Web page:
117 bodies found off Libyan coast as boat sinks
Athens, Greece — More than 110 bodies were pulled from the sea off Libya’s shores Friday after a smuggling boat carrying mainly African migrants sank into the Mediterranean, and a separate massive search-and-rescue operation in the open sea saved 340 people and recovered nine bodies.
The two sinkings were the latest deadly disasters for refugees and migrants hoping to find better lives in Europe, and came in addition to the over 1,000 people who drowned since May 25 while attempting the perilous, lengthy journey across the sea from North Africa to Europe’s southern shores.
As traffickers take advantage of the improving weather, officials say it is impossible to know how many unseaworthy boats are being launching daily from Libya to Europe — and how many never reach their target. A host of naval operations in the southern Mediterranean, coordinated by Italy, have been stretched just responding to the disasters they do hear about.
In Libya, at least 117 bodies —75 women, six children and 36 men — were pulled out from the waters near the western city of Zwara, Mohammed al-Mosrati, a spokesman for Libya’s Red Crescent, told The Associated Press. All but a few were from African countries. The death toll was expected to rise. No lifejackets were seen on photos Red Cross photos of the bodies.
But, as is frequently the case, authorities were uncertain when or how the people died. Libyan coast guards found an empty boat drifting Thursday, Libyan navy Col. Ayoub Gassim told the AP, adding it was possible the vessel had capsized a day earlier.
Al-Mosrati of the Red Crescent said the bodies were not “decomposed and therefore have drowned within the past 48 hours.” He said the boat that was found might have been the one carrying the victims. But strong winds and currents can push bodies from one place to the other, he said, making it difficult for authorities to determine where the tragedy occurred.
Often the first signs of a tragedy are either a mayday call from one of the passengers to European authorities or the macabre discovery of bodies washing up on shores.
Speaking by telephone, Gassim of the Libyan navy blamed Europe for “doing nothing but counting bodies” in efforts to stop the massive illegal migration from Libya.
The situation in Libya has been particularly chaotic since the ouster and killing of the country’s longtime autocratic ruler Moammar Gadhafi in 2011. The country has been split into rival governments and parliaments where each is supported by a loose set of militias and tribes. Smuggling gangs have taken advantage of the chaos to send waves of overcrowded boats toward Europe.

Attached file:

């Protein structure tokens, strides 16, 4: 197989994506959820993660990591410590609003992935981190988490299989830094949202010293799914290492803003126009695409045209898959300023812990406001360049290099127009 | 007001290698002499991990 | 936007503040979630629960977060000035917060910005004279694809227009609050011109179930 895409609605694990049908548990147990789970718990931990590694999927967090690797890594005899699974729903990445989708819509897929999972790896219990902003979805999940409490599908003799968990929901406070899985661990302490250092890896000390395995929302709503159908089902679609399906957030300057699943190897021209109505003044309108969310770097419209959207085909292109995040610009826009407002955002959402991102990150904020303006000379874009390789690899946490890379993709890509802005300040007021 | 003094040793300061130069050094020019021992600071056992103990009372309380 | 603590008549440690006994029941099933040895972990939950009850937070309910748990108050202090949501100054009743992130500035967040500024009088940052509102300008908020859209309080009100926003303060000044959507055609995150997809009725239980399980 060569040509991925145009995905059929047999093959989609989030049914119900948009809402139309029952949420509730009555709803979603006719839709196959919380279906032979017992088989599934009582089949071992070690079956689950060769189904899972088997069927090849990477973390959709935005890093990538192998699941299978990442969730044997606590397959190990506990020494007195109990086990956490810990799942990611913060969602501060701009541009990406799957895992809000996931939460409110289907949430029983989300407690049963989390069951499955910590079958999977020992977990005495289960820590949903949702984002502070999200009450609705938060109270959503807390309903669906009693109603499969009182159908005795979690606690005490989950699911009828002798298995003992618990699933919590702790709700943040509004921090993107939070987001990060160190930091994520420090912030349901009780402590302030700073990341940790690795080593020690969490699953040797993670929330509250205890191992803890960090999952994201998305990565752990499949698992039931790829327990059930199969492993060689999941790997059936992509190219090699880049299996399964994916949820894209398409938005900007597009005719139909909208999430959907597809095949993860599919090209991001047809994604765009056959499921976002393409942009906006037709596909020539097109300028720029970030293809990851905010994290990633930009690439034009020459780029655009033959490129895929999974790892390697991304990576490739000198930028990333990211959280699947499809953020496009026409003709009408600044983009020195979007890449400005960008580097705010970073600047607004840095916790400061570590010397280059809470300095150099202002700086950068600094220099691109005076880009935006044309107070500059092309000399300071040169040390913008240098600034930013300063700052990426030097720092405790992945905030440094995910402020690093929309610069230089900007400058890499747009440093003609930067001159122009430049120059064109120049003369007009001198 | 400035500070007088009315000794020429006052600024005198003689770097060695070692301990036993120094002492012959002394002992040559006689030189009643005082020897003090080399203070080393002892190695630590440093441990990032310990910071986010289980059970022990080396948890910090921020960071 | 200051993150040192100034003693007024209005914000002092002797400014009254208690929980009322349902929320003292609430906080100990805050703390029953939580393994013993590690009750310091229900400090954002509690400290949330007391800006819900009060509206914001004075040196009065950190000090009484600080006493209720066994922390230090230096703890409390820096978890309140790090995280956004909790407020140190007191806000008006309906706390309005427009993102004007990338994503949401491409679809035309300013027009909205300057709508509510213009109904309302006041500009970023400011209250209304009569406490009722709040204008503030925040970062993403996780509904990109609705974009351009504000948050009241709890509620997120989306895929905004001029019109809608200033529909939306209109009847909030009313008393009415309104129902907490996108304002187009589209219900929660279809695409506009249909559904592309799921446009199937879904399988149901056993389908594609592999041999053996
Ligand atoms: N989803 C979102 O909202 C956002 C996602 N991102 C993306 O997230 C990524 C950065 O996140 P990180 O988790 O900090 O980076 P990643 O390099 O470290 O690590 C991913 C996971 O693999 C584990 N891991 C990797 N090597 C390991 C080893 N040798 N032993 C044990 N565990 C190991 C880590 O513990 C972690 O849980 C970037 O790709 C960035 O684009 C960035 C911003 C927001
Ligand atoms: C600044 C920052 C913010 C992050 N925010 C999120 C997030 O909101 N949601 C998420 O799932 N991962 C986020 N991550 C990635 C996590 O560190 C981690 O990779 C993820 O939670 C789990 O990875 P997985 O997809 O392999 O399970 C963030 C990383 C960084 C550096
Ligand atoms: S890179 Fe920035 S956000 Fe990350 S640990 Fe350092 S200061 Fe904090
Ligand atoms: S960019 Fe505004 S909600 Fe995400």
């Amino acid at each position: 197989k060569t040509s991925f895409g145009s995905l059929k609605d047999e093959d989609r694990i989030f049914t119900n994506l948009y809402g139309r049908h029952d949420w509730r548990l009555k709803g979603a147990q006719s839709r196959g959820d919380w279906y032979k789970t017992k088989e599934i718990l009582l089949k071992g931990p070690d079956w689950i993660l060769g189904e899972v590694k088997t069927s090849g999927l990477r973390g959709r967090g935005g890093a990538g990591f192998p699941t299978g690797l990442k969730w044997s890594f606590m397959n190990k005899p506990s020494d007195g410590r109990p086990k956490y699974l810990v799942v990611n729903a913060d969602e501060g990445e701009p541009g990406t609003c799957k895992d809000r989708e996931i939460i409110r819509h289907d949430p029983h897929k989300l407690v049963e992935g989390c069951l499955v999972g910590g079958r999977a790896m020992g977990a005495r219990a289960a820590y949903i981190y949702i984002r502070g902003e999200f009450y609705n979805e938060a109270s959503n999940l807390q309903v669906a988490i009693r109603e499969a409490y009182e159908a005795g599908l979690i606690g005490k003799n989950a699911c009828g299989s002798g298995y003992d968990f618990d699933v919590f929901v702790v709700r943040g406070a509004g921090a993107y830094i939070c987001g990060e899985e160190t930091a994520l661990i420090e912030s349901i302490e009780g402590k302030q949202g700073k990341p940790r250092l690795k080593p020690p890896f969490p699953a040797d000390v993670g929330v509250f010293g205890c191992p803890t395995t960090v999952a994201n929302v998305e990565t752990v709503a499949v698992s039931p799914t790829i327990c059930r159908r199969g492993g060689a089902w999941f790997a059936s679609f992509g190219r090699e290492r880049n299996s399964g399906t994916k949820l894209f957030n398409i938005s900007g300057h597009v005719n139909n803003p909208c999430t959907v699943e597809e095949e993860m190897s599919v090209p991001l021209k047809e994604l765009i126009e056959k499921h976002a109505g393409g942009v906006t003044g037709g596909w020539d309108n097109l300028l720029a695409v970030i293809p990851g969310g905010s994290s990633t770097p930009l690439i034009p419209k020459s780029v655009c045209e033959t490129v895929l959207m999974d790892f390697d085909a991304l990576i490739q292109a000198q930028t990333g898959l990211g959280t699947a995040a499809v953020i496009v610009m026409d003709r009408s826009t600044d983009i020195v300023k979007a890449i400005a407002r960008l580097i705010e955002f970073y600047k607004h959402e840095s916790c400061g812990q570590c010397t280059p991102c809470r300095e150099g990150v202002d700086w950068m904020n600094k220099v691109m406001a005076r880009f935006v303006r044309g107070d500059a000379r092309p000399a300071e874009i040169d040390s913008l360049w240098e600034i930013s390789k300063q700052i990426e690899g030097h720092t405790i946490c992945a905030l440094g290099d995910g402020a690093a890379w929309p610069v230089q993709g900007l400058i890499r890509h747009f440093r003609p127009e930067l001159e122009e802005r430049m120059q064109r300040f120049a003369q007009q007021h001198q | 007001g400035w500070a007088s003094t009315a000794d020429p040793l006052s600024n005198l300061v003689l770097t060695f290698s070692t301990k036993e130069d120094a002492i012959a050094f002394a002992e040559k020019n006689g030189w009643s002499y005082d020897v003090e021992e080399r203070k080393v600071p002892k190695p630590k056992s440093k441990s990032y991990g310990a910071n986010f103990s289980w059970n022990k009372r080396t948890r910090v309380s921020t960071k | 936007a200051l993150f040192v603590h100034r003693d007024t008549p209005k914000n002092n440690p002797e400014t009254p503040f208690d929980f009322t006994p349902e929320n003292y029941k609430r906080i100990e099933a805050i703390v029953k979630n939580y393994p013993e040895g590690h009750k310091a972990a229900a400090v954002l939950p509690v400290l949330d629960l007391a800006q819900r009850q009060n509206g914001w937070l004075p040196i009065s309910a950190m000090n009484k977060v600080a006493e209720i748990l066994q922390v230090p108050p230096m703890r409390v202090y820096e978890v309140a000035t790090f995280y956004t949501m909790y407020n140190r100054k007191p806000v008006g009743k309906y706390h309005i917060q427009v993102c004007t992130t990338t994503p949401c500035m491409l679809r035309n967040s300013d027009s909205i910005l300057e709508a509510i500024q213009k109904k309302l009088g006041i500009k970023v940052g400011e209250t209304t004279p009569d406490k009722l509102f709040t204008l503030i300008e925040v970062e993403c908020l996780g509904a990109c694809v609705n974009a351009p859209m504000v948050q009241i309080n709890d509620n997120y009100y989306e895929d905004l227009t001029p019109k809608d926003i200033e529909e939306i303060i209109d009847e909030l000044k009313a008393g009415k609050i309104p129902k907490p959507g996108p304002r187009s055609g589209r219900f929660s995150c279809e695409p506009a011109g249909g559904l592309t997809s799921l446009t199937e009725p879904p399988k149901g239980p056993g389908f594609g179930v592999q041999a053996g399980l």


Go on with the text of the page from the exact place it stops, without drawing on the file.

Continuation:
Aid officials say the last two weeks have been especially deadly because smugglers are using riskier tactics, bigger boats and even less-seaworthy vessels than ever before.
Frederico Soda, who heads International Organization for Migration’s Mediterranean office in Rome, said the increase in those making the deadly crossing was due “in part, to better weather, and in part to the use of bigger wooden boats that can carry more people than the rubber boats” used last year.
William Spindler, a spokesman for the U.N. refugee agency, noted new and far riskier tactics being used by traffickers. He said until last week he had never heard of smugglers using an overloaded boat carrying hundreds of people to tow another vessel packed with hundreds more that lacked an engine. The second boat capsized May 26, drowning what his agency estimated was around 550 migrants.
Another migrant boat sank elsewhere in the Mediterranean on Friday, with Greek authorities saying 340 people were rescued and nine bodies recovered in a massive search-and-rescue operation involving Greek helicopters, aircraft, patrol boats and passing merchant ships.
Greece’s coast guard said the roughly 82-foot vessel, which resembled a large fishing boat, had been carrying an undetermined number of people when it was located half-sunk about 75 nautical miles south of Crete in international waters. It was not immediately clear where the boat was from, who it carried, or where it was trying to go.
Most survivors were picked up by the Norwegian-flagged Clipper Hebe tanker and were being transported to the Sicilian port of Augusta in Italy. Others were to be taken to Egypt and Malta. The coast guard said the operation was continuing to search for any potentially missing passengers.
“The information we have on the number of people on board the vessel is still unclear — we’ve heard that there were 400 or 500 people on board, but we cannot confirm that number,” Coast Guard spokesman Nikos Lagadianos said. “There is a huge rescue effort underway.”
Lagadianos said it would be “very difficult” for divers to reach the wreck anytime soon.
“A few hours ago, only the tip of the ship’s mast was sticking out of the water. Now it’s considered to have sunk,” he said.
The short Aegean Sea crossing from the Turkish coast to Greek islands was the preferred sea route for migrants heading to Europe until Balkan countries closed their borders in March and the European Union reached an agreement with Turkey to send arriving migrants back. The deal has led to a dramatic decrease in the number of people landing on Greek islands from Turkey.
The Greek coast guard said it and European border patrol agency Frontex had rescued 164 people in four separate incidents Thursday off the Greek islands of Lesbos and Chios. Before the EU-Turkey migrant deal, thousands would arrive each day.
Many have speculated that the EU migrant deal could prompt Syrians and others to try the more dangerous Libya-to-Italy route, but authorities have seen no signs yet that any big shift is happening.